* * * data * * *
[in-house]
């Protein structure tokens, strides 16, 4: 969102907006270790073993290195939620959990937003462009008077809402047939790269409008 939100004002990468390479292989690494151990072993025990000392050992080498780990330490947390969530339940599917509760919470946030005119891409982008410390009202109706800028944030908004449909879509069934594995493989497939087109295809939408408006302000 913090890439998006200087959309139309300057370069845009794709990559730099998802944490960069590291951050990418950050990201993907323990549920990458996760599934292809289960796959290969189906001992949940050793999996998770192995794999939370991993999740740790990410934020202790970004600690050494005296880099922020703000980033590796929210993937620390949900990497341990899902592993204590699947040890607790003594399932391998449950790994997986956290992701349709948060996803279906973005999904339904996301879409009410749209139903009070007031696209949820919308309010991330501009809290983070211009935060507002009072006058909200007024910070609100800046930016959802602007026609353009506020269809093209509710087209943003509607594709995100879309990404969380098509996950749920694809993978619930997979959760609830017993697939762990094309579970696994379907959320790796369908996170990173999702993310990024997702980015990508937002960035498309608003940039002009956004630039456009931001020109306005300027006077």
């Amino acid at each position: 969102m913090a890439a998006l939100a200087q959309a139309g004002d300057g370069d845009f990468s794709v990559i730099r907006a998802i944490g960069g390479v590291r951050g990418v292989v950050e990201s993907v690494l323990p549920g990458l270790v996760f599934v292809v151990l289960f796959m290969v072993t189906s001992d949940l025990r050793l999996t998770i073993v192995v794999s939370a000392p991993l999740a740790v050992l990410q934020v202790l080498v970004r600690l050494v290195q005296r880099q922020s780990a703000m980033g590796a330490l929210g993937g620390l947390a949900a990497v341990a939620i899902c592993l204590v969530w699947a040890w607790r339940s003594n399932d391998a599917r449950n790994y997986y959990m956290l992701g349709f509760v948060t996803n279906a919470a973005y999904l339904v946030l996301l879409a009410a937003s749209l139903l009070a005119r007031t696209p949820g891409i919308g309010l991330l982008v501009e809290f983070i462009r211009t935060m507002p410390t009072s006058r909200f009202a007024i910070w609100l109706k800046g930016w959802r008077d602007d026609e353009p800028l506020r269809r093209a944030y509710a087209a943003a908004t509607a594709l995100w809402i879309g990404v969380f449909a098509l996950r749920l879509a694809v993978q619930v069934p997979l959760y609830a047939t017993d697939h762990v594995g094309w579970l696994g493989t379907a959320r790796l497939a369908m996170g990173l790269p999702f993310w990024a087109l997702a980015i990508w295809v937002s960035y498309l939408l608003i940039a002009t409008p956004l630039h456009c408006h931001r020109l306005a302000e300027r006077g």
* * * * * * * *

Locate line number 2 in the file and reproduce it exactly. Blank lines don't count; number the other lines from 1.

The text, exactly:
């Protein structure tokens, strides 16, 4: 969102907006270790073993290195939620959990937003462009008077809402047939790269409008 939100004002990468390479292989690494151990072993025990000392050992080498780990330490947390969530339940599917509760919470946030005119891409982008410390009202109706800028944030908004449909879509069934594995493989497939087109295809939408408006302000 913090890439998006200087959309139309300057370069845009794709990559730099998802944490960069590291951050990418950050990201993907323990549920990458996760599934292809289960796959290969189906001992949940050793999996998770192995794999939370991993999740740790990410934020202790970004600690050494005296880099922020703000980033590796929210993937620390949900990497341990899902592993204590699947040890607790003594399932391998449950790994997986956290992701349709948060996803279906973005999904339904996301879409009410749209139903009070007031696209949820919308309010991330501009809290983070211009935060507002009072006058909200007024910070609100800046930016959802602007026609353009506020269809093209509710087209943003509607594709995100879309990404969380098509996950749920694809993978619930997979959760609830017993697939762990094309579970696994379907959320790796369908996170990173999702993310990024997702980015990508937002960035498309608003940039002009956004630039456009931001020109306005300027006077």